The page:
September 2, 2019


Updated September 2019

Find the heart of Cajun country deep in Louisiana.  The Cajun culture is so exotic and mystical! Take a backroads trip to Louisiana on Highway 90 and the Zydeco-Cajun Prairie Scenic Byway in Louisiana and explore one of America’s backroad jewels.

Louisiana epitomizes one of the ultimate melting pots of early America.  Since neither Stu nor I have spent much time in Louisiana, the blend of the French, Cajun, and Creole influences with fishing, rice fields and music sort of slapped us in the face and said, “Gorge on the Richness.”


The 283-mile long Zydeco-Cajun Prairie Scenic Byway hides rural and cultural treasures.


One of our favorite stops was in Rayne, Louisiana. We visited Worthmore’s Five and Dime, which opened in 1936. The staff has kept the store just as it was in the 1930s! That includes the original cash register which only records purchases up to $9.99!



What an old time treat! We loved it!



The Zydeco-Cajun Prairie Scenic Byway is comprised of three loop roads. The routes take you through St. Landry Parish, Acadia Parish and Evangeline Parish.



Along the Zydeco-Cajun Prairie Scenic Byway, you can still hear Cajun and Creole French spoken in both shops and on the street. How cool is that? The Creole Dictionary has this map of Creole-speaking parishes in Louisiana.


Map of Creole-Speaking Parishes in Louisiana. Map developed by Christophe Landry – Christophe Landry 



Each of the three parishes on the Zydeco-Cajun Prairie Scenic Byway has an incredible musical history. Learn about:

  • Cajun
  • Swamp Pop
  • Zydeco 

According to the Zydeco-Cajun Prairie Scenic Byway website,  “Cajuns took old Louisiana French music, associated it with the German accordion, and created what is known as “traditional” Cajun music. Creoles took that same early Louisiana French music, associated it with blues, and created a new music called Zydeco. In the 1950s, the sounds of blues, rock and roll, and Louisiana French came together on the prairie to create a unique “swamp pop” sound that swept the nation.”


Access the Zydeco-Cajun Prairie Scenic Byway at the junction of Hwy. 49 and Hwy. 167 from the north; at the junchion of Hwy. 190 and Hwy. 105 from the southeast; and at the junction of Hwy. 90 and Hwy. 13 or Hwy. 35 from the south. Here is a map:


Discoveries on the three route loops include:

(credit to:


→Mamou to Ville Platte


Mamou calls itself the “Cajun Music Capital of the World” and holds a music festival each August. Don’t miss Fred’s Lounge, where Cajun music and dancing are a Saturday morning ritual. In nearby Pine Prairie, stop at Guillory’s Grocery and Specialty Meats to load up on cracklins and locally made sausages. This loop ends in Ville Platte, home to the Louisiana State Arboretum.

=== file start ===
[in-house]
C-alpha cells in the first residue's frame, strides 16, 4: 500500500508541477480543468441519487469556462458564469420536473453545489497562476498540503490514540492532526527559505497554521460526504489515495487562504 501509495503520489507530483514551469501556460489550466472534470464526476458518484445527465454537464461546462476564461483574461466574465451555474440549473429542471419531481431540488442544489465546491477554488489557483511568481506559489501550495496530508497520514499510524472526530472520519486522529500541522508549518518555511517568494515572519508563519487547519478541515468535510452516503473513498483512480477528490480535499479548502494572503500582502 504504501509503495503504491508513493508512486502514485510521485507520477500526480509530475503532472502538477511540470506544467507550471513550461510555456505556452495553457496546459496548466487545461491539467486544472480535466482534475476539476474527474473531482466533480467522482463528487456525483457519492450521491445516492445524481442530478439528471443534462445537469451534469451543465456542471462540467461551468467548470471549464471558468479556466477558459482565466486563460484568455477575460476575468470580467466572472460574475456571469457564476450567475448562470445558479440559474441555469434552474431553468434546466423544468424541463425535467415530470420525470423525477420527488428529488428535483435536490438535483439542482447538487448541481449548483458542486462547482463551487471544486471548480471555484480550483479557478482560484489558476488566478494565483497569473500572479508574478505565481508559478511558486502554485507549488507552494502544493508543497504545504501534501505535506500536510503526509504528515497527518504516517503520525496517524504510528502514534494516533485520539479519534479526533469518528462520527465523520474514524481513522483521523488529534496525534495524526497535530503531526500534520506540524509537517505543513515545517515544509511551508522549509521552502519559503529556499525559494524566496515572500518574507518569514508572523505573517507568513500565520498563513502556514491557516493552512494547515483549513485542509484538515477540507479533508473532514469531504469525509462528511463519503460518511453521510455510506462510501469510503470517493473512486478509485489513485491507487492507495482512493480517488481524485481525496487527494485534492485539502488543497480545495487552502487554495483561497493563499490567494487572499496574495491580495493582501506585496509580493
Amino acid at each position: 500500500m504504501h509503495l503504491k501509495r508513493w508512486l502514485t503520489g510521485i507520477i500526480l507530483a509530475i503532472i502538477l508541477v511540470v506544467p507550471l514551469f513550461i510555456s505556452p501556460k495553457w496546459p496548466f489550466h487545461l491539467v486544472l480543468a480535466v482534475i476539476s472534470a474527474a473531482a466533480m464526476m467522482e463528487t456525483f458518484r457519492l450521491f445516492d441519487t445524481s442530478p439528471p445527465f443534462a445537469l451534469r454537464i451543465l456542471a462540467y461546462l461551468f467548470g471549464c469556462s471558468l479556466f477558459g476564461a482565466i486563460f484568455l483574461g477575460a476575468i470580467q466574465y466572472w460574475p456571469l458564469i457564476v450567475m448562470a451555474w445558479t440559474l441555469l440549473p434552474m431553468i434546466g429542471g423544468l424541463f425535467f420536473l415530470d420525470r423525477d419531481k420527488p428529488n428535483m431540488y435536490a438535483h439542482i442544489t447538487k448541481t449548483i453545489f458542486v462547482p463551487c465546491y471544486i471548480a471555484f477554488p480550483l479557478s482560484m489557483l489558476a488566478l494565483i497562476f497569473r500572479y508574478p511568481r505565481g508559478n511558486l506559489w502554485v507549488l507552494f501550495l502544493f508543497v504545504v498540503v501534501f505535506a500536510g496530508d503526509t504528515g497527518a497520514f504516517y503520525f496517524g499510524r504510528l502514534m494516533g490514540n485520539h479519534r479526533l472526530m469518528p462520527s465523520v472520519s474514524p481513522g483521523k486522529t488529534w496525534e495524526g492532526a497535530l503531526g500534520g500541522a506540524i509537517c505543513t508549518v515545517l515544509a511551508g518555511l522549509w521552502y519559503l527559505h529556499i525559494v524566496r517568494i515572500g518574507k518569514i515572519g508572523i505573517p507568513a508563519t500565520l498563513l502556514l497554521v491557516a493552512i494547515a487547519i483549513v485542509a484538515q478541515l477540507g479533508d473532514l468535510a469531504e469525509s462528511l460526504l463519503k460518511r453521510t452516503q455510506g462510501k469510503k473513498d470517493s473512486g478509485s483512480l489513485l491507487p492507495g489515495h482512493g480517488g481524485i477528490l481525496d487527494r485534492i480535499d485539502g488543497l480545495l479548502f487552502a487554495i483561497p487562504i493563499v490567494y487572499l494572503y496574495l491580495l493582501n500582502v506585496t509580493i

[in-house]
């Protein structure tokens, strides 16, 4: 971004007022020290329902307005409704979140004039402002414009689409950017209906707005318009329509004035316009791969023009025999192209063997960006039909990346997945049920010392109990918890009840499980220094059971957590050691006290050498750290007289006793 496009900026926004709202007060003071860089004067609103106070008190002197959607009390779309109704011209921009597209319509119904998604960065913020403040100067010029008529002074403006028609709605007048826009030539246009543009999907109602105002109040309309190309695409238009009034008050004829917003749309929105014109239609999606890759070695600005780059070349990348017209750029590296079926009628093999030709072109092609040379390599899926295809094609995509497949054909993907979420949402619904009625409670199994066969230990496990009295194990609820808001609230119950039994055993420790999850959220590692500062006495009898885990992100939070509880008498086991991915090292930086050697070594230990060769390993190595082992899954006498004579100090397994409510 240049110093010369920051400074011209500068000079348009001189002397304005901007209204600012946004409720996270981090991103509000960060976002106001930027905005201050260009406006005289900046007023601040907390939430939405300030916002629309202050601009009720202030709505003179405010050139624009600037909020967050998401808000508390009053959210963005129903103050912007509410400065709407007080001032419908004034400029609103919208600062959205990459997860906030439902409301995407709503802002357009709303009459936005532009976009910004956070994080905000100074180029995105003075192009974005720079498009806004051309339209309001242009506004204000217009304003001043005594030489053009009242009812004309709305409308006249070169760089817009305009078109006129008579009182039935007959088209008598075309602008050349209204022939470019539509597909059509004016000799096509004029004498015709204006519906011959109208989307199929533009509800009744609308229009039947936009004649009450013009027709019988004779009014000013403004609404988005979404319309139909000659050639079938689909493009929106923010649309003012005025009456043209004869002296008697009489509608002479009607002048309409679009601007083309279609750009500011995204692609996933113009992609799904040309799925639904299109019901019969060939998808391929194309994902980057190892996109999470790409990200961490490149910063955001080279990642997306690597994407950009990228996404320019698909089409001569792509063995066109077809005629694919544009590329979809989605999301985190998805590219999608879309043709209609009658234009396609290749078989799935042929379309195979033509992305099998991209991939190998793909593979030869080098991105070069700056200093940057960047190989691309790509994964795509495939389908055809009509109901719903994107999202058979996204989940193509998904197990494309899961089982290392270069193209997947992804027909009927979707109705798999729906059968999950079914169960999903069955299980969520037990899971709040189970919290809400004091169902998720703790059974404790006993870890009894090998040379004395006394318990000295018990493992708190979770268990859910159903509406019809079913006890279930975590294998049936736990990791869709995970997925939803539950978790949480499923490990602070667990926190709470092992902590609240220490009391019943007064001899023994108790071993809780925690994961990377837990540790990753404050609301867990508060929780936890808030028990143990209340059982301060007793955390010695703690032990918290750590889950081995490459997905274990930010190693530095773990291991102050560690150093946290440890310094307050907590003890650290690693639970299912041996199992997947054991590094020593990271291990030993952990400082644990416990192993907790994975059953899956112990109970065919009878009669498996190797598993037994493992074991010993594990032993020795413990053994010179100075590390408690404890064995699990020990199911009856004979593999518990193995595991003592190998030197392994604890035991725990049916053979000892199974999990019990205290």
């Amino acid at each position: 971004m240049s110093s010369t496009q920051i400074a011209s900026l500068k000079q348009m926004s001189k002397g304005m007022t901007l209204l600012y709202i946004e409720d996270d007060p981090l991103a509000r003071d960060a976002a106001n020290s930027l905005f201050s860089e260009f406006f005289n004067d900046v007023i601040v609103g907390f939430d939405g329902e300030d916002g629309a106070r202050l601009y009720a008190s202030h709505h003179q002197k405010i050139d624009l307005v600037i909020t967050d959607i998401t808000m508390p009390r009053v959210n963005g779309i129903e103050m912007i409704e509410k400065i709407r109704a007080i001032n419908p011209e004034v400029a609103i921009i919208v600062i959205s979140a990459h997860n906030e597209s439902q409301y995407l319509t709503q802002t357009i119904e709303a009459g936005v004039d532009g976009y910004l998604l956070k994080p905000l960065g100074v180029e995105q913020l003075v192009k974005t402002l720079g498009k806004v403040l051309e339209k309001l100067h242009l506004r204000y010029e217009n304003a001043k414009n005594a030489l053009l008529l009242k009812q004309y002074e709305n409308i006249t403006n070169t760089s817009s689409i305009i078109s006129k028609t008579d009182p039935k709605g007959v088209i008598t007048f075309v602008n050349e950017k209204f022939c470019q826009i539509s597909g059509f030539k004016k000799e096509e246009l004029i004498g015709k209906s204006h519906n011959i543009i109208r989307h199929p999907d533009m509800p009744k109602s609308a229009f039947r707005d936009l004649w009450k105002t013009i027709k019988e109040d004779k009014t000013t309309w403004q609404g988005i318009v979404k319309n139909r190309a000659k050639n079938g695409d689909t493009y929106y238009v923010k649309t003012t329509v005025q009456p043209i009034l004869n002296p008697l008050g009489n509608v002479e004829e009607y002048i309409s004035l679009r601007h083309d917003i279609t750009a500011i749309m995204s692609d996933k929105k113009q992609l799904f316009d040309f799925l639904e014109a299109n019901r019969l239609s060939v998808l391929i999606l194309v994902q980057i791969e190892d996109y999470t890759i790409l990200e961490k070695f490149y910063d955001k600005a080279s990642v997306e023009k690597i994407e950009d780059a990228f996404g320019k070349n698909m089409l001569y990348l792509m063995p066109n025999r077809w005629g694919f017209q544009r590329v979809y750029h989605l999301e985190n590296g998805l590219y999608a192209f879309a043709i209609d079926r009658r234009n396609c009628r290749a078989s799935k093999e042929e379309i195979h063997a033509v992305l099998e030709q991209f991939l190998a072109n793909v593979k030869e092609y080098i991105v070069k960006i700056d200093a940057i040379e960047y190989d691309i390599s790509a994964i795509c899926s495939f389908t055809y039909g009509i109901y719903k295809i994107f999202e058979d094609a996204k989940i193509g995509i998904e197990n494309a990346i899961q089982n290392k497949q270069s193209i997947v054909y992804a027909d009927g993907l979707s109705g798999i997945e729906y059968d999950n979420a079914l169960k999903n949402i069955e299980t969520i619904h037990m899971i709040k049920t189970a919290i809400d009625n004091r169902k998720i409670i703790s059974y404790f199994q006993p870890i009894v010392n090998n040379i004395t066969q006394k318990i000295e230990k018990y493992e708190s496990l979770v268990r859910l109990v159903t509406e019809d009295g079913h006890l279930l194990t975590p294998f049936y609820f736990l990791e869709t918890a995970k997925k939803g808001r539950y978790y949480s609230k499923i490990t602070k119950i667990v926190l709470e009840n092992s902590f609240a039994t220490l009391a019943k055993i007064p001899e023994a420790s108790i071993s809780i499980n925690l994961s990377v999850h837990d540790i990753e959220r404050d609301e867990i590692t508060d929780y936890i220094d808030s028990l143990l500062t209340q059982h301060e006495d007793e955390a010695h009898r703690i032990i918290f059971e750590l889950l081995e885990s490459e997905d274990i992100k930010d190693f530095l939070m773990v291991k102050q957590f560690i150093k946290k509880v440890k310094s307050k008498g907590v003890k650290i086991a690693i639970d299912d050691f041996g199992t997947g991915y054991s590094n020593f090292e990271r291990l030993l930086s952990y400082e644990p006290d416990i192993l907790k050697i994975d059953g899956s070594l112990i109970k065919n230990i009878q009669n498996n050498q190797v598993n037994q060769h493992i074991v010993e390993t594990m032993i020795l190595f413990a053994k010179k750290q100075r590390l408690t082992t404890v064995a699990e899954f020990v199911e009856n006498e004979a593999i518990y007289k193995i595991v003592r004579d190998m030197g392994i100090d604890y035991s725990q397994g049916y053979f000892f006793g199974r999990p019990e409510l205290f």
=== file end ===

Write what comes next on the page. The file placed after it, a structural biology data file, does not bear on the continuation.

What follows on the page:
→Eunice to Church Point


This loop begins in Eunice, home to the Cajun French Music Hall of Fame and Museum. At Liberty Theater, a 1924 vaudeville house, the radio and television musical program “Rendezvous des Cajuns” is broadcast live. Other spots to see include the Prairie Acadian Cultural Center, part of the Jean Lafitte National Historic Park and Preserve. As you move into one of Louisiana’s prime rice-growing areas, your next stop is Crowley, home to the Historic Rice Theatre and Rice Interpretive Center, an auto museum and the J.D. Miller Music Museum. The loop ends in Church Point, where you can see the Vieux Presbytere (Old Rectory), which dates to 1887.


→Washington to Opelousas


Few towns contain as many historic structures as Washington, where 80 percent of the town’s buildings are on the National Register of Historic Places. For most of the 19th century, Washington was the largest inland port between New Orleans and St. Louis. Buildings like the Steamboat Warehouse (now a restaurant) recall the town’s past prominence. Another beautiful stop along this loop is Grand Coteau, founded in 1776 and known for its live oak allees and the historic Academy of the Sacred Heart. This loop ends in Opelousas, the birthplace of musician Clifton Chenier and considered by many to be the home of zydeco. Locals like to eat at the Palace Café, a simple eatery in business since 1927. Folks say the chicken fried steak is out-of-this-world!


→Washington to Krotz Springs


This short road takes you through Palmetto – home of Budden’s General Store, which opened in 1934 – on the way to Krotz Springs, a former sawmill town



You will have a wonderful time on the Zydeco Cajun Prairie Scenic Byway!



Swinn-twa, everyone!



Did you know: While riding along scenic Hwy. 105, between Krotz Springs and Melville, you may recognize the landscape as seen in the 1969 class film, Easy Rider.